Congressional Democrats unveil new economic agenda

PHOTO: Senate Minority Leader Charles Schumer of N.Y., with House Minority Leader Nancy Pelosi of Calif., speaks to reporters about President Donald Trumps first 100 days, during a news conference on Capitol Hill in Washington, April 28, 2017.PlayAP Photo
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Senate Minority Leader Chuck Schumer and other Democratic congressional leaders launched a revamped messaging campaign today as part of the party’s appeals to voters before the 2018 midterm elections.

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The campaign features a new package of economic priorities Democrats are calling "A Better Deal."

Schumer, House Minority Leader Nancy Pelosi, progressive champion Sen. Elizabeth Warren and several other Democratic leaders held a rally in Berryville, Virginia, a suburb of Washington, D.C., to roll out the platform.

"Today, Democrats start presenting that better deal to the American people," Schumer told the crowd, flanked by Pelosi, Virginia Sen. Mark Warner and other congressional Democrats from the House and Senate.

Monday’s event is their first stab since November at laying out what the party stands for, beginning with a multipronged legislative agenda: increasing the minimum wage, providing tax credits for worker training, going after prescription drug costs, and reviewing corporate mergers and monopolies.

Schumer also took the opportunity to slam Trump, whom he said has failed to live up to the promises he made to the working class during the campaign.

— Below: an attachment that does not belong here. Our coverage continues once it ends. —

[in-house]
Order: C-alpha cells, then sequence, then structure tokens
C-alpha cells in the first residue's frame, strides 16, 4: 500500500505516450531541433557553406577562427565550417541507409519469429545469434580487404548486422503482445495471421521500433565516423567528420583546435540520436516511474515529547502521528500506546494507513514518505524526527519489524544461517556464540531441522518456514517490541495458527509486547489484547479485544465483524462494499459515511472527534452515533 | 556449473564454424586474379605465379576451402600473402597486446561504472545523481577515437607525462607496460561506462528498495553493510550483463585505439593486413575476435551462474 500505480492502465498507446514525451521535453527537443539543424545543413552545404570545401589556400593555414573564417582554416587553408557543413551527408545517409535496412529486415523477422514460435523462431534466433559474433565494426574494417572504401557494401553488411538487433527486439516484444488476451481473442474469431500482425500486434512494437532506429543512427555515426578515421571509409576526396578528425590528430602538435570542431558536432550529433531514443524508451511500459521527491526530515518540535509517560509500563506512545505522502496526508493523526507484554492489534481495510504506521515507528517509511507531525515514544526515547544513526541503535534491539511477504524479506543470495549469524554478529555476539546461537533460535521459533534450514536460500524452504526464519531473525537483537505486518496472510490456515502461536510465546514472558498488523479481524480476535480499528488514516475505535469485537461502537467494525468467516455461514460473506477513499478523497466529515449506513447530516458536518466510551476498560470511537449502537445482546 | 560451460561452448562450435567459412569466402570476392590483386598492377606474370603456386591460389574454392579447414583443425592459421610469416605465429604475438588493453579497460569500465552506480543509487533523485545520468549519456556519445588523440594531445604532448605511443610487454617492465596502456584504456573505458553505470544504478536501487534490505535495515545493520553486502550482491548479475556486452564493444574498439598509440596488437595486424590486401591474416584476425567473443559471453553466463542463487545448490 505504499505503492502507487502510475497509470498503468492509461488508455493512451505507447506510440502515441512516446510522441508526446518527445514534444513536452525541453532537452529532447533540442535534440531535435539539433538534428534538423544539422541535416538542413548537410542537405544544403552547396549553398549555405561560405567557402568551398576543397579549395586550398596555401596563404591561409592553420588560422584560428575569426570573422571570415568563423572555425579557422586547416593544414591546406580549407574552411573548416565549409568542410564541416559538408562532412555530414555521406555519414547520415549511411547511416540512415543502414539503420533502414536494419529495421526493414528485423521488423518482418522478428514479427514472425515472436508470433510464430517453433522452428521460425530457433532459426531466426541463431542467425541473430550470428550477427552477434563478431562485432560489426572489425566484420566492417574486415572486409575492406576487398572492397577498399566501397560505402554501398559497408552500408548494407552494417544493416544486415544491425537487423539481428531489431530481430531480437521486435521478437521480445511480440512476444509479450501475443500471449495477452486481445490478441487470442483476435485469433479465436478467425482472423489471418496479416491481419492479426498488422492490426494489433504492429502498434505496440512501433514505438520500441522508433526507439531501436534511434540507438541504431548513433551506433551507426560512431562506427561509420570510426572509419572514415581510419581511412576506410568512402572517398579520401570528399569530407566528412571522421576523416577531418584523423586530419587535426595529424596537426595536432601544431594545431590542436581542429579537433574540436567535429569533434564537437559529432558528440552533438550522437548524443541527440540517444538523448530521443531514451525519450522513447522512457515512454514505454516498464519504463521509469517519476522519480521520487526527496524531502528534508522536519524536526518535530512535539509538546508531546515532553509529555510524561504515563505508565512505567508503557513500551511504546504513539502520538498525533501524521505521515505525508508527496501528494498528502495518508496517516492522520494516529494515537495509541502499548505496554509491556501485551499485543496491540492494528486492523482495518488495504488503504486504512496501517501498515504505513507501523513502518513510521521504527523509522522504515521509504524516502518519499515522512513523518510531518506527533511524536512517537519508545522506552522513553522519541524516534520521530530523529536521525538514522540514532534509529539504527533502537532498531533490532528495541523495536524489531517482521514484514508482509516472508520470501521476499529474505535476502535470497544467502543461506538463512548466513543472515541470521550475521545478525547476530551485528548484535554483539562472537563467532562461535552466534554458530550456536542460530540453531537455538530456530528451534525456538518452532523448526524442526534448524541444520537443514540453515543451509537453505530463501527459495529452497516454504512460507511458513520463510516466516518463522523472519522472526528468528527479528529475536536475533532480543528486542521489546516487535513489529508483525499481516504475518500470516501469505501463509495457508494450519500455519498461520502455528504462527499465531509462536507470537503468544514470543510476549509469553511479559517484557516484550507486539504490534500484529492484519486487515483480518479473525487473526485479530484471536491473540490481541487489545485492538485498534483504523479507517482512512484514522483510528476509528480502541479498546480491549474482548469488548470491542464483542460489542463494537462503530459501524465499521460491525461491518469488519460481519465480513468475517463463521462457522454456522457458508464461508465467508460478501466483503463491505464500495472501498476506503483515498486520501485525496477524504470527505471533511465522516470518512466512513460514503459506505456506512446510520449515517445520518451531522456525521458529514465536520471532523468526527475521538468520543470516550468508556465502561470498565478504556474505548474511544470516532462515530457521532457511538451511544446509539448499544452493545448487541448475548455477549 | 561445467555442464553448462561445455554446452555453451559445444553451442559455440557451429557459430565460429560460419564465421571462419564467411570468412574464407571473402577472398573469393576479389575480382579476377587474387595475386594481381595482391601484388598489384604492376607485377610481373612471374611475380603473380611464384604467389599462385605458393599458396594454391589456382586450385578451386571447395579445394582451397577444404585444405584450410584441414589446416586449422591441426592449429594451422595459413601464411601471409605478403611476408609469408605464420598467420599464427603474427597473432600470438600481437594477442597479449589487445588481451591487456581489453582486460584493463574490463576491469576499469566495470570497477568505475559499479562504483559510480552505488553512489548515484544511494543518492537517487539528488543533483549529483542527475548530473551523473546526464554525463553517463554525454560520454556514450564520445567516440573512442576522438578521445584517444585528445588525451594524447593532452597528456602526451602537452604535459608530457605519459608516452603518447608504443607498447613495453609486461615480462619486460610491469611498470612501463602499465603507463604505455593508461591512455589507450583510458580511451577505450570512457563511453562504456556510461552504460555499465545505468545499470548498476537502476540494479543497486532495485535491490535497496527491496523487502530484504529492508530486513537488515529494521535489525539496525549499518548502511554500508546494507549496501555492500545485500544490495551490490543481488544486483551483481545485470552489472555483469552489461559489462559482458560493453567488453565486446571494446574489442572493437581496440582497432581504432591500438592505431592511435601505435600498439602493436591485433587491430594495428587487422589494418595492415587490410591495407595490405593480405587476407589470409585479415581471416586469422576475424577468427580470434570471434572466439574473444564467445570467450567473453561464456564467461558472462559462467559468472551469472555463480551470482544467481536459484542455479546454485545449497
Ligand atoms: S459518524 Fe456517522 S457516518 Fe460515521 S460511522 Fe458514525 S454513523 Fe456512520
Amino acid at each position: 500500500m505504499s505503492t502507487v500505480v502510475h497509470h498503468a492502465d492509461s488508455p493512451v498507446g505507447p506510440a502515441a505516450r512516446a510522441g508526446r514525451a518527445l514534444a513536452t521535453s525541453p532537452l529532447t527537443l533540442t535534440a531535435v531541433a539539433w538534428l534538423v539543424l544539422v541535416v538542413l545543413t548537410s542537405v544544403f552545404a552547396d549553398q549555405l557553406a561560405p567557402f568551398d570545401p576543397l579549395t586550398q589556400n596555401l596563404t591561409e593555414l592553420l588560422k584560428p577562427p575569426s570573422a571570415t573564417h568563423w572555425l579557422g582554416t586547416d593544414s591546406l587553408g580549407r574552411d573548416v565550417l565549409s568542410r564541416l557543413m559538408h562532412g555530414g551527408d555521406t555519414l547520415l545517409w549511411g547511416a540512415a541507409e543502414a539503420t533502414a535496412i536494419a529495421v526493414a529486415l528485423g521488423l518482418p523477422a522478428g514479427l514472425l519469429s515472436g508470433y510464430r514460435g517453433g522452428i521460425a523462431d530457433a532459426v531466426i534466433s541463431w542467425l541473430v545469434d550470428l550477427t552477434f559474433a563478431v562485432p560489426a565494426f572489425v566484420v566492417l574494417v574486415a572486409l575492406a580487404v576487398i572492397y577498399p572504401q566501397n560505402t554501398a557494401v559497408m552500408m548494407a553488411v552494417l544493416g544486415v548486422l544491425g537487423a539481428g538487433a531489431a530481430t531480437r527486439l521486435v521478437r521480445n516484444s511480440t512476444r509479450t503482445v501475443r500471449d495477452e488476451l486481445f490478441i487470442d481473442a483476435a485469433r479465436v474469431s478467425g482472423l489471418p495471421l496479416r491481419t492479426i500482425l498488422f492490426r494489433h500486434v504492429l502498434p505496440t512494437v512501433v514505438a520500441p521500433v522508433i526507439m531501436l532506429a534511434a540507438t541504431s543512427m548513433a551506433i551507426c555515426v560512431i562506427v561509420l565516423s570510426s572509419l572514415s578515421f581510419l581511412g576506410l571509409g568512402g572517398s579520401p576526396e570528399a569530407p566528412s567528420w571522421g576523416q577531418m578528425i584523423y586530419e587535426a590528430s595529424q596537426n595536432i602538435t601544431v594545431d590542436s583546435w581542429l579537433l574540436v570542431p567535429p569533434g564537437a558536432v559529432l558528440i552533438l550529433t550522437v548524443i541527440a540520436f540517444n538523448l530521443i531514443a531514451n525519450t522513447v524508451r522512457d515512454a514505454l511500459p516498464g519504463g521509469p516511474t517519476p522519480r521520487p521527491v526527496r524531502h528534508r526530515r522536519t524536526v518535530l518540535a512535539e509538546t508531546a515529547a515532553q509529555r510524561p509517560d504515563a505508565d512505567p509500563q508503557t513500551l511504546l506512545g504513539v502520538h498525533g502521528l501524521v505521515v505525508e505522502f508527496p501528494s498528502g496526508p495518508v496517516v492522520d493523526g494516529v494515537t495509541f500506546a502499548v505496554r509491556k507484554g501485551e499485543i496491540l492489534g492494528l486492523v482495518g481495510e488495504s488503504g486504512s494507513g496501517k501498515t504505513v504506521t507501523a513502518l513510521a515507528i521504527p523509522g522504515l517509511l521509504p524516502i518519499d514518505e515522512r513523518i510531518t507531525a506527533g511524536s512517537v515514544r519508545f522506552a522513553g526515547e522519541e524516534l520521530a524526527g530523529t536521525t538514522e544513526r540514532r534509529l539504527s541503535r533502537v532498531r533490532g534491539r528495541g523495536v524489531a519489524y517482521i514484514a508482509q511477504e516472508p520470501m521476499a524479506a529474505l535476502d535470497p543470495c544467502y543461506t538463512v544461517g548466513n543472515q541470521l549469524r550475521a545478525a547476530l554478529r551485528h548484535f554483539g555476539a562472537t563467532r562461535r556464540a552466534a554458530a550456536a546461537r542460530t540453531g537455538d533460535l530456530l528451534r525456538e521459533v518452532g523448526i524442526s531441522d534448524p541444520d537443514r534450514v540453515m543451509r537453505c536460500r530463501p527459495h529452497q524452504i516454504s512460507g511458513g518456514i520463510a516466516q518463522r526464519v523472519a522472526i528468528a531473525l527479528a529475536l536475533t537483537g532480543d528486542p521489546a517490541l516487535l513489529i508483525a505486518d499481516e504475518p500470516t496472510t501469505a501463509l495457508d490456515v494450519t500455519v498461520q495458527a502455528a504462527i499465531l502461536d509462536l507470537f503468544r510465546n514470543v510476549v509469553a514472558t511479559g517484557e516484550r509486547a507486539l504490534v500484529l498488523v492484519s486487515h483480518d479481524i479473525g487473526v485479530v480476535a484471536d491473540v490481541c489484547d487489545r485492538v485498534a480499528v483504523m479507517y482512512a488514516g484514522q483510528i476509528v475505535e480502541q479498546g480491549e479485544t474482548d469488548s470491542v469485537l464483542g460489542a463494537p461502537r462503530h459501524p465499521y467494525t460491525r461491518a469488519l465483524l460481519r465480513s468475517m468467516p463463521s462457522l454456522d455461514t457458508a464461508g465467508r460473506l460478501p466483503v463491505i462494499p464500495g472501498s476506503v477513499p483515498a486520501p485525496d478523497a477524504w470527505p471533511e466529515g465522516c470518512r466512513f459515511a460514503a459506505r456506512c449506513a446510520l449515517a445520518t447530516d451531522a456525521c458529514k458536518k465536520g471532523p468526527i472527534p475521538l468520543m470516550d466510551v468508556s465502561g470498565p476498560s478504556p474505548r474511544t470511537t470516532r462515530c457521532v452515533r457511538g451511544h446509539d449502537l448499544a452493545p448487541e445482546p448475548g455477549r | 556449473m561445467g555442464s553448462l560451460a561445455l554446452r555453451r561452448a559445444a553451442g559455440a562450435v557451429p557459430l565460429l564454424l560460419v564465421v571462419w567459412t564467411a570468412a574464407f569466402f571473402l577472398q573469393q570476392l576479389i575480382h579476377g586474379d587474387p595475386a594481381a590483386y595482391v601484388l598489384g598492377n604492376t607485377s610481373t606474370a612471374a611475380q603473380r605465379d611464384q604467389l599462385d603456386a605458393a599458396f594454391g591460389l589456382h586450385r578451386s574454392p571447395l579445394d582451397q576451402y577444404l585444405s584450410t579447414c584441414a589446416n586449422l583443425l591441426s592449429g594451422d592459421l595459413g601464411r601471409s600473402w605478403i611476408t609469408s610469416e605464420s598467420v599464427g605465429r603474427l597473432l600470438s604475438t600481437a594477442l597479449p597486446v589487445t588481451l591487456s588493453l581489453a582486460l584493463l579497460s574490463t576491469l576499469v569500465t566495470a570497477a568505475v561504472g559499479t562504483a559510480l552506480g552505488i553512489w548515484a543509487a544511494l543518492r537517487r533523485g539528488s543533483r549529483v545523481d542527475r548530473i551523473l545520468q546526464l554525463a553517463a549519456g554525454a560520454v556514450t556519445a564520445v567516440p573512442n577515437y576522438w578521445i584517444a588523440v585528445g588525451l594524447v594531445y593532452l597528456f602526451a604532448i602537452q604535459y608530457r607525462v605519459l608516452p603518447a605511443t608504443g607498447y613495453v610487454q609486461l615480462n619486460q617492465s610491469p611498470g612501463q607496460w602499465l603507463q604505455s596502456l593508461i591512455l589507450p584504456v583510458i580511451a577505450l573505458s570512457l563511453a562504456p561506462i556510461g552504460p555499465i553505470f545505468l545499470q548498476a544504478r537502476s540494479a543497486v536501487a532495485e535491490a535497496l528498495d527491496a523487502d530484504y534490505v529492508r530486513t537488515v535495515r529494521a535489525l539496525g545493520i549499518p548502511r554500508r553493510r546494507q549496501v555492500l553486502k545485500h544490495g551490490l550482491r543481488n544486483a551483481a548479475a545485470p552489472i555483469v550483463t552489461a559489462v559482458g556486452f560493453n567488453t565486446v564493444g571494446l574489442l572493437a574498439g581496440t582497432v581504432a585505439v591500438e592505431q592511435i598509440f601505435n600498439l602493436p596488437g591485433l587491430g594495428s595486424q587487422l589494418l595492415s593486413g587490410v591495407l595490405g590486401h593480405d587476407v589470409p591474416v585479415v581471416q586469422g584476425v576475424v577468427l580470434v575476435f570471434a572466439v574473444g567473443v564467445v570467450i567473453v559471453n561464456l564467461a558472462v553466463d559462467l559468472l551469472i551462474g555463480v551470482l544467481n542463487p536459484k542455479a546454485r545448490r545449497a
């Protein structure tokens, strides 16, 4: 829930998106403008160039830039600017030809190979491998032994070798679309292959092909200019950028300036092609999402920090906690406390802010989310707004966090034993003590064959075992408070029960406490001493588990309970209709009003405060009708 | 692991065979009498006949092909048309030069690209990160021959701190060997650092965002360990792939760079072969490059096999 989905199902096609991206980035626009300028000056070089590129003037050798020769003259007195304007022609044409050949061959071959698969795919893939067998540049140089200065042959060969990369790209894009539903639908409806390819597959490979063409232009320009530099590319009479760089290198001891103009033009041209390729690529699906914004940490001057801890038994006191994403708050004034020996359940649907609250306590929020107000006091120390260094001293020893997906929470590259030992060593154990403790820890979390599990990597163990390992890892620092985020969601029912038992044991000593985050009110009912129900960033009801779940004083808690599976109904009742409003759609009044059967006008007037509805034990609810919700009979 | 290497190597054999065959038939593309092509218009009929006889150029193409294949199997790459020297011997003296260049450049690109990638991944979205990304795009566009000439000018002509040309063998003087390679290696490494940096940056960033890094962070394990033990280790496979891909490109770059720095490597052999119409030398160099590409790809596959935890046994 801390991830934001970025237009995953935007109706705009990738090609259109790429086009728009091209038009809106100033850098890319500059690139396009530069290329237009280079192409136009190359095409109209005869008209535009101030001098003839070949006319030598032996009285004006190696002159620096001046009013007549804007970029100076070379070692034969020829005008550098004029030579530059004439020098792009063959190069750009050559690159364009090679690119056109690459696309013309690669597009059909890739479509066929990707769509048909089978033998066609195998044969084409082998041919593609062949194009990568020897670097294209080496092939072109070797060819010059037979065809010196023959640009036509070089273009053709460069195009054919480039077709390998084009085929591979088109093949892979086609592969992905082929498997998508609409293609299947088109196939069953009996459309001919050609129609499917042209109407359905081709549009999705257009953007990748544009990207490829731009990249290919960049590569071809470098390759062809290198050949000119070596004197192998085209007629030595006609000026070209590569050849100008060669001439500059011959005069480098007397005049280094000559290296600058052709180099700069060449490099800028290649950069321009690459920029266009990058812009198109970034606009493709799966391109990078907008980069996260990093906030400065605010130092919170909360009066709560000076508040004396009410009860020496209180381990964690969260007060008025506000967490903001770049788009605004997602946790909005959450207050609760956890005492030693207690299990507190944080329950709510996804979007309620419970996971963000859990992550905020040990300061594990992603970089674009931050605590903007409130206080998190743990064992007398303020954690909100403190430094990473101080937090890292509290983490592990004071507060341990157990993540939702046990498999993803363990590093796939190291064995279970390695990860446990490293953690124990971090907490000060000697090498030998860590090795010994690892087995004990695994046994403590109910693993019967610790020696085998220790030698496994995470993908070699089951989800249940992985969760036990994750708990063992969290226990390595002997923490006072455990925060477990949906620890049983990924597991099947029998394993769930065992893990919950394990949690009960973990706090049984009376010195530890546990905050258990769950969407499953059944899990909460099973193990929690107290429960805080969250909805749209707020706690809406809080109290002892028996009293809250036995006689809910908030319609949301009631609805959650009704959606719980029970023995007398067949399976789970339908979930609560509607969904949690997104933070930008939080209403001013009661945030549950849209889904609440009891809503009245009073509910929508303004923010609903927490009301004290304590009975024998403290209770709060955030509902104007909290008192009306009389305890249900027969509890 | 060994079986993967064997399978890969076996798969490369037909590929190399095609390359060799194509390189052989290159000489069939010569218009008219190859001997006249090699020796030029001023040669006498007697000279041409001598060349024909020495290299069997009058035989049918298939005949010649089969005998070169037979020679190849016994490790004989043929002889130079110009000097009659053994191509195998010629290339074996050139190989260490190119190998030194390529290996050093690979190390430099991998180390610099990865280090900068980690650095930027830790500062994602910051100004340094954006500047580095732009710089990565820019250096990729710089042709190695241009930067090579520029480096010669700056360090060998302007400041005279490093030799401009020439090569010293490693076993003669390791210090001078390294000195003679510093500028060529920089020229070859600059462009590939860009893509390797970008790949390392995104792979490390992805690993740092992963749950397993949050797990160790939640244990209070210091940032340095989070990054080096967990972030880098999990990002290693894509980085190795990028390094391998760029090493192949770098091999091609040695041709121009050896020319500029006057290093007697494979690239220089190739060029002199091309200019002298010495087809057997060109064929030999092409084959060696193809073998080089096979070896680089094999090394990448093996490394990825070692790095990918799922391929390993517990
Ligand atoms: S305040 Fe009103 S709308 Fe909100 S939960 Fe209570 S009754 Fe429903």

"President Trump campaigned on a populist platform, talking to working people. That's why he won," Schumer said, "But as soon as he got into office, he abandoned them, making alliances with the powerful, special interest, Koch brother-dominated hard-right wing of the Republican Party."

Democrats have struggled to rebrand themselves in the wake of their loss in 2016 as they prepare to try and take back the House and Senate in 2018. A recent ABC News/Washington Post poll found that just 37 percent of Americans think the Democratic Party stands for something, while 52 percent say it just stands against Trump.

Schumer also pointed to the failures of the Democratic Party's messaging strategy as a main contributor to their loss in 2016.

"The No. 1 thing we did wrong is not present a strong, bold economic agenda to working Americans so that their hope for the future might return again," Schumer said.

In an interview on "This Week" with ABC News Chief Anchor George Stephanopoulos Sunday, Schumer said the focus on these sorts of pocketbook issues resonates both with the so-called Obama coalition and with Democratic voters who abandoned their party to vote for Trump.

“We were too cautious. We were too namby-pamby. This is sharp, bold and will appeal to both the old Obama coalition ... and the Democratic voters who deserted us for Trump.”

The plan appears to have the blessing of progressives. Sen. Bernie Sanders will appear in a video message supporting the party's new campaign.

However, one of the key ideas supported by Sanders — a single-payer health care system — isn’t going to be a focus. Schumer said the single-payer proposals remained on the table and in discussion among his peers.

Schumer said for now he hopes to work with Republicans to stabilize individual insurance markets, but only after Republicans fully put aside their goal of repealing and replacing Obamacare.

Republicans immediately slammed the plan as “recycled Democratic talking points.”

“Until Democrats make a real effort to work with Republicans and President Trump on the priorities voters supported last November, they are going to continue to be lost in the electoral wilderness,” Republican National Committee Chairwoman Ronna Romney-McDaniel said in a statement.

ABC News' Matt Seyler contributed to this report.

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